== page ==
Since the United Kingdom’s historic vote on June 23 in favor of exiting the European Union (referred to as “Brexit”), there has been much speculation about its potential impact on the global community including the effect on stock markets, gold and bonds as well as on real estate.
The consensus among financial and real estate experts is that the Brexit vote could cause U.S. housing prices to rise. This impact on U.S. real estate is anticipated due to the increasing interconnectivity of the global economy.
When the vote for the United Kingdom to exit the EU was announced, global financial markets went into freefall. The expected ongoing turmoil in connection with the U.K.’s withdrawal from the EU and the domino effect it may have on other EU members is predicted to put downward pressure on U.S. mortgage rates.
Lower mortgage rates generally translate into higher prices because low interest rates make it possible for buyers to afford to purchase higher priced properties without having to earn a higher income. At lower rates, the loan amount and monthly mortgage payments become more affordable.
Moreover, a period of prolonged uncertainty is expected in London as it sorts out its political and economic status in the global world economy. During this uncertain time, it is expected to lose its status as a premier safe haven for global money.
International buyers have been increasing investment in the U.S. over the last several years. As their familiarity with the U.S. property market has grown, these investors will likely view the U.S. as a sound alternative to London real estate.
The British National Assn of Estate agents and the Assn of Residential Letting Agents forecast that the win for Brexit will result in a huge reduction in U.K immigration levels. This will mean less demand for U.K. housing and office space and therefore depressed sales prices and lower rental prices.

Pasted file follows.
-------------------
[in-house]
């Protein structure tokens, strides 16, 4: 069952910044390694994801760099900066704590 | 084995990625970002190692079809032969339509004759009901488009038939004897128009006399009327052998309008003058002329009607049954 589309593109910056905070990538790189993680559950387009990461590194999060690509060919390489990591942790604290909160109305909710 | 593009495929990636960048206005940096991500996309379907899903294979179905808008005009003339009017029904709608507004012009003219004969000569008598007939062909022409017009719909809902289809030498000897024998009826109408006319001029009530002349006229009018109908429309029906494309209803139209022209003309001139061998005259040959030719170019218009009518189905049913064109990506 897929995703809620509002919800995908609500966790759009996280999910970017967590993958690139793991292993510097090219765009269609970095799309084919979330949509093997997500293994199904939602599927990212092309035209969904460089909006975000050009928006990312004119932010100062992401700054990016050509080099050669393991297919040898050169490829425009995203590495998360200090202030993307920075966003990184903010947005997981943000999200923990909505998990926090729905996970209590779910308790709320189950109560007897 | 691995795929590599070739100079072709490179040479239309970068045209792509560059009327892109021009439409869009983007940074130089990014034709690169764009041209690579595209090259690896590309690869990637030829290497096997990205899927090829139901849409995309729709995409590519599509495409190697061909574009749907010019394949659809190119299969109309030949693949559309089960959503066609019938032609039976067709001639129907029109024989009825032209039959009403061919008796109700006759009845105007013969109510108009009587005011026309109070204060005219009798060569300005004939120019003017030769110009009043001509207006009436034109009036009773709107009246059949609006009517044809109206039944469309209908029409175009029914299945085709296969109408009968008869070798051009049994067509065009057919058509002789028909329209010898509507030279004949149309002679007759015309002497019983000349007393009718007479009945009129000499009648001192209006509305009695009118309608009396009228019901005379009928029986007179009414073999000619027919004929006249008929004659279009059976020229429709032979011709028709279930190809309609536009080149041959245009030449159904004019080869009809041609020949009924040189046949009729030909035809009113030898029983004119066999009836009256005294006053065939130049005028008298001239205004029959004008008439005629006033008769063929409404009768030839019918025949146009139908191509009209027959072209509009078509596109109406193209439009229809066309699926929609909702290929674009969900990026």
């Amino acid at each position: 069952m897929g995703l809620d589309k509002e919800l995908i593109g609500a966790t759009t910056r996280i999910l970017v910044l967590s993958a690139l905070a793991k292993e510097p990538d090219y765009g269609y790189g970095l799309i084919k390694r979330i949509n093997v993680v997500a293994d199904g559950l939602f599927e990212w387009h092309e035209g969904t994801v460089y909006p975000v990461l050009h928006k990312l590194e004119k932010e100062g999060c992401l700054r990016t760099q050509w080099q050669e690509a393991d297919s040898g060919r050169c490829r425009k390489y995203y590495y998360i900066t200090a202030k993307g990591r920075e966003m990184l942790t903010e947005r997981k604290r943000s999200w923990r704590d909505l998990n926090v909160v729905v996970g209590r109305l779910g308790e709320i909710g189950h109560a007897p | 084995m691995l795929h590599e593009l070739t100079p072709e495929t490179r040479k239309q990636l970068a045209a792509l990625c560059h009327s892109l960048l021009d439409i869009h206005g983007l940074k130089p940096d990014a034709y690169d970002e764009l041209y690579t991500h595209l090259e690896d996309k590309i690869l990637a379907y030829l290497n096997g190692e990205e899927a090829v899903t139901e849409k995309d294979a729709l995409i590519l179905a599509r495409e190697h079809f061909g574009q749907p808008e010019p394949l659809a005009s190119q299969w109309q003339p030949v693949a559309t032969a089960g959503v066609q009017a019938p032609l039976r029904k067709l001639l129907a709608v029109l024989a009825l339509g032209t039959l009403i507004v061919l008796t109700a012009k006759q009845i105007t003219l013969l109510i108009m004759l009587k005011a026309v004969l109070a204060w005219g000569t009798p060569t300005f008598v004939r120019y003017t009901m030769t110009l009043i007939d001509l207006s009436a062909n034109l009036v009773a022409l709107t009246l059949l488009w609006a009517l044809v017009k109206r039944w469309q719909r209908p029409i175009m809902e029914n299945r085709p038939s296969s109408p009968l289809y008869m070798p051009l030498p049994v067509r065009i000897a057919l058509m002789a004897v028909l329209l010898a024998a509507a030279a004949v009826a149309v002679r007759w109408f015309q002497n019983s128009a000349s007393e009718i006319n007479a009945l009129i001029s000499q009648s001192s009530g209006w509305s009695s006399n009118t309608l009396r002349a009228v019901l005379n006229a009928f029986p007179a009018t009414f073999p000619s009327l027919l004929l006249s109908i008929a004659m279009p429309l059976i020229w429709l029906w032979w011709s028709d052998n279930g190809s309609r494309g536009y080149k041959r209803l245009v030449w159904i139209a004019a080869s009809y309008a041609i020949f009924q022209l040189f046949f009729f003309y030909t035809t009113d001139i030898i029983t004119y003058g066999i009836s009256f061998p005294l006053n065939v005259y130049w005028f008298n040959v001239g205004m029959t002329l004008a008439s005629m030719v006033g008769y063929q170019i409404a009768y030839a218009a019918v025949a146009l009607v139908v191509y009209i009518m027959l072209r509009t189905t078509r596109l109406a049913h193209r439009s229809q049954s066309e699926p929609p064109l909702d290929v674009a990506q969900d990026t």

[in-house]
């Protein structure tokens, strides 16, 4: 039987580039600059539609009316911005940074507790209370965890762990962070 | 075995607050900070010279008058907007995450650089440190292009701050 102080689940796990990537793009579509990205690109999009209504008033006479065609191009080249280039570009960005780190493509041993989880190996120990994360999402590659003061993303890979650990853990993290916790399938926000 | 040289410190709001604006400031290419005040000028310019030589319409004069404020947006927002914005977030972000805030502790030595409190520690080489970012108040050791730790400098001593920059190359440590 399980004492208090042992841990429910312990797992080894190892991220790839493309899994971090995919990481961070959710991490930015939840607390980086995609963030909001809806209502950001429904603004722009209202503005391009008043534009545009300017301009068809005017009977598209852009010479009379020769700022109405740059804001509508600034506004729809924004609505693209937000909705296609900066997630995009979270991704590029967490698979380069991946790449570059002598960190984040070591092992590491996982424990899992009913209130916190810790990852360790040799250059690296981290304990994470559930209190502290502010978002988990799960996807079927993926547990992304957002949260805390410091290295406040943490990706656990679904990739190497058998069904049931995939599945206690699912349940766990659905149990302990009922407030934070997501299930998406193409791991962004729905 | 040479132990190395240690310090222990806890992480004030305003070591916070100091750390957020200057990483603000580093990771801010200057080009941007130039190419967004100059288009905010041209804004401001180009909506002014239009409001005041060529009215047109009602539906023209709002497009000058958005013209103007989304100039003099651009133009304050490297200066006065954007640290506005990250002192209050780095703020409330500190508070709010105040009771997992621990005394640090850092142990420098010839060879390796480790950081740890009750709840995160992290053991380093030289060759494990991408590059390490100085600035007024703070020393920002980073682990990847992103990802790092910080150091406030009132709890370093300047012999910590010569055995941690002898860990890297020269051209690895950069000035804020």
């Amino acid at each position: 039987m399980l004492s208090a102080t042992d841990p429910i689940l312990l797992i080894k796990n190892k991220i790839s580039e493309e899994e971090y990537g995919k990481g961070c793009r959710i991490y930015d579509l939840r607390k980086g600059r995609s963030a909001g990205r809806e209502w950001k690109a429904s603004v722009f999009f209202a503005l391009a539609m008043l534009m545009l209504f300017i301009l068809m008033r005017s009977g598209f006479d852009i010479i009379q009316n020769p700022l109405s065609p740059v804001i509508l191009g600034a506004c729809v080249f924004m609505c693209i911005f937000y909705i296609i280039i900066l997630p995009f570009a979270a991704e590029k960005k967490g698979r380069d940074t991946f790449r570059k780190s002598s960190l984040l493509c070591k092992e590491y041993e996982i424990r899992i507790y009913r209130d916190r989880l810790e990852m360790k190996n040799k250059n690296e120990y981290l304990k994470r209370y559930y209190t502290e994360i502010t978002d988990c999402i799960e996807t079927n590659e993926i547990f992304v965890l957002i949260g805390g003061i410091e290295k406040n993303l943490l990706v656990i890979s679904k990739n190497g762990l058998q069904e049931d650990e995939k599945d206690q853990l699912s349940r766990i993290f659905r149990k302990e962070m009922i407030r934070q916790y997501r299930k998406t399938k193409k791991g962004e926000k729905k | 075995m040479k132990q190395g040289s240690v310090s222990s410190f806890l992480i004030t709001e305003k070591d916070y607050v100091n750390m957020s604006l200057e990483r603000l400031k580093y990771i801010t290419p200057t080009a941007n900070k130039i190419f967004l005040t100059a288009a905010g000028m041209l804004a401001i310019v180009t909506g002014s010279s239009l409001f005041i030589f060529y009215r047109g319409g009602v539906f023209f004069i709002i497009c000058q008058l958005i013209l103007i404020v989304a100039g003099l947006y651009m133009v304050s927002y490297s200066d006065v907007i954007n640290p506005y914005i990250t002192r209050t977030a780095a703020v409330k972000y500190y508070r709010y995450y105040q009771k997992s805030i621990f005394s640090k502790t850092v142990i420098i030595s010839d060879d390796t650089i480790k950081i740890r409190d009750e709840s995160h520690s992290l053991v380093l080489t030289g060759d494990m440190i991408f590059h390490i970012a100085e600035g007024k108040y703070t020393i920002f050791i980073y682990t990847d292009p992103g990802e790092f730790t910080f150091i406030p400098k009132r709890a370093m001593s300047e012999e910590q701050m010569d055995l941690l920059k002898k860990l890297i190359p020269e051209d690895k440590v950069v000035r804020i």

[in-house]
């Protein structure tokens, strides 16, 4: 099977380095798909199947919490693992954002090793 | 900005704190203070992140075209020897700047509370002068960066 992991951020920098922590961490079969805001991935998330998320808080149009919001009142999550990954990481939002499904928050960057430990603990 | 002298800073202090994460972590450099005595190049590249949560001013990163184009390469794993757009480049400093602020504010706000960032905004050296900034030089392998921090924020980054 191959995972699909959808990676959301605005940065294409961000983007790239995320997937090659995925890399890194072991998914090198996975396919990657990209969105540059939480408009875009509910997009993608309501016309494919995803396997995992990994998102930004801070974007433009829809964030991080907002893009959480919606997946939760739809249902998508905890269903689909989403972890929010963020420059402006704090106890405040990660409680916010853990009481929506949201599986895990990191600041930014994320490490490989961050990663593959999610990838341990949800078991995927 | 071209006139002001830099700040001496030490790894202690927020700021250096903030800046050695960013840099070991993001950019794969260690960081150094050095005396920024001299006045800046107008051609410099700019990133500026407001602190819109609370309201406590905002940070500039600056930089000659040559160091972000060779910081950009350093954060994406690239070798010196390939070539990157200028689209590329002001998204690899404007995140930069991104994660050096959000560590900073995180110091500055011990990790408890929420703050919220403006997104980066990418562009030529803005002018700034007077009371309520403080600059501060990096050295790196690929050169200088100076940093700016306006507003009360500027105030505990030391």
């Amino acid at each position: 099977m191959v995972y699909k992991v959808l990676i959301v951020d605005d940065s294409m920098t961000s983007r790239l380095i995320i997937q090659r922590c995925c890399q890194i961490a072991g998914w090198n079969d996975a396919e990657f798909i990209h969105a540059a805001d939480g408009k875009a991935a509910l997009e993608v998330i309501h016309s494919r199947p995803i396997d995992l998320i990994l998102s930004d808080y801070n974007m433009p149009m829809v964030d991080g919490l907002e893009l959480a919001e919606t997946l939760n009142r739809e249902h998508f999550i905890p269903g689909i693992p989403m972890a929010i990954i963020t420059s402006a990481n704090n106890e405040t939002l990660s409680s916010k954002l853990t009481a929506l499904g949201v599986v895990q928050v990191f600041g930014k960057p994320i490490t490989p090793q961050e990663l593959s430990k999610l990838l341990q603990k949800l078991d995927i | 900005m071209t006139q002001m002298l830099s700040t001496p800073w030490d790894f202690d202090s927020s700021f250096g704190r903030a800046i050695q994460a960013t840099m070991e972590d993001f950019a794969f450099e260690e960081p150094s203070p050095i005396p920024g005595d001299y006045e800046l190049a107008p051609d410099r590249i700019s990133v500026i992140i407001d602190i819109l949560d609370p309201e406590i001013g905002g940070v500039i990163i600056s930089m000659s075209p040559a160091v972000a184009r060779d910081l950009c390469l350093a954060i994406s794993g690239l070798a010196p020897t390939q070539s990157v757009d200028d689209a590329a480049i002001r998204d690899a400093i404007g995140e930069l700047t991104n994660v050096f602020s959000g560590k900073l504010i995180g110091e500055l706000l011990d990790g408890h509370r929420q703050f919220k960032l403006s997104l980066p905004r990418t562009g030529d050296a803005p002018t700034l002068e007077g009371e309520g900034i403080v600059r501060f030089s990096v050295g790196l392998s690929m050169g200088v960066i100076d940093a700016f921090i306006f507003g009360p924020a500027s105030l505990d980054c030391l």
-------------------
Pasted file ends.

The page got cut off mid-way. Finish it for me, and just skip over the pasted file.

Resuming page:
This prediction of a drop in U.K. property values and rents comes after a warning by Christine Legarde, the managing director of the International Monetary fund, that the U.K.’s decision to leave the EU would result in “sharp falls” in house values and the stock market. Even before the vote, construction of commercial projects in the U.K. had stalled for fear of making long term commitments in the face of so much financial uncertainty.
London office values are speculated to drop 20 percent in the next 3 years as businesses relocate with a projected 15 percent drop in retail space. According to London-based Fidelity International, which manages $1 billion of real estate assets, including $664 million in the U.K., it could take several years to understand the impact of the Brexit vote.
London represents the largest market for Euro-denominated trading. Banks with trading offices in London are now concerned that they will need to relocate, including Deutsche Bank AG and HSBC Holdings PCB. JPMorgan, the largest U.S. Bank, said it may move up to one quarter of its 16,000 British workers.
There is another reason that the U.S. is becoming more attractive to foreigners for investment here. The U.S. Government made investment in the United States easier with the December 2015 rule change easing the tax burden on certain foreign investments. For example, a non-U.S. investor can own up to 10% of a REIT before incurring Federal taxes. This is up from the prior cap of 5 percent before becoming subject to Federal taxation.
Prime U.S real estate markets including Los Angeles with its desirable luxury residential neighborhoods that appeal to the very wealthy are expected to be a big beneficiary of the loss of London’s appeal as a safe haven for property investment.
Lucian Cook, head of residential real estate for global consultancy firm Savills, acknowledged that the uncertainty prior to the Brexit vote impacted buyers causing them to hold back. Continuing uncertainty is expected to have a similar impact on U.K. real estate. The Luxury real estate sector there is expected to be more affected.
Foreign buyers invested about $80 billion in U.S. real estate last year according to reports by the National Assn of Realtors. Most were from China (16 percent), with Canada following closely (14 percent), then Mexico (9 percent), India (8 percent) and Britain (4 percent). Most are investing in luxury real estate valued at about $15 million and more. Most economists are saying foreign buyers will probably steer clear of investing in London heading for markets like San Francisco and L.A. instead. Look for more investment in major U.S. Coastal cities.
Anyone considering buying or selling a home is advised to keep an eye on the news out of Europe and its possible effect on U.S growth.
According to a report by CNBC on May 18, a poll conducted by Zillow of real estate experts showed which Presidential candidate would be best for the health of the real estate market here in the United States. The results showed Republican nominee Donald Trump and Democratic nominee Bernie Sanders would set back the housing market recovery and prospects for economic growth.
The panel of experts would rather have a candidate elected with more centrist views, naming either Democratic nominee Hillary Clinton or Republican Governor John Kasich, who suspended his campaign after the survey was conducted, as best for the U.S. real estate market.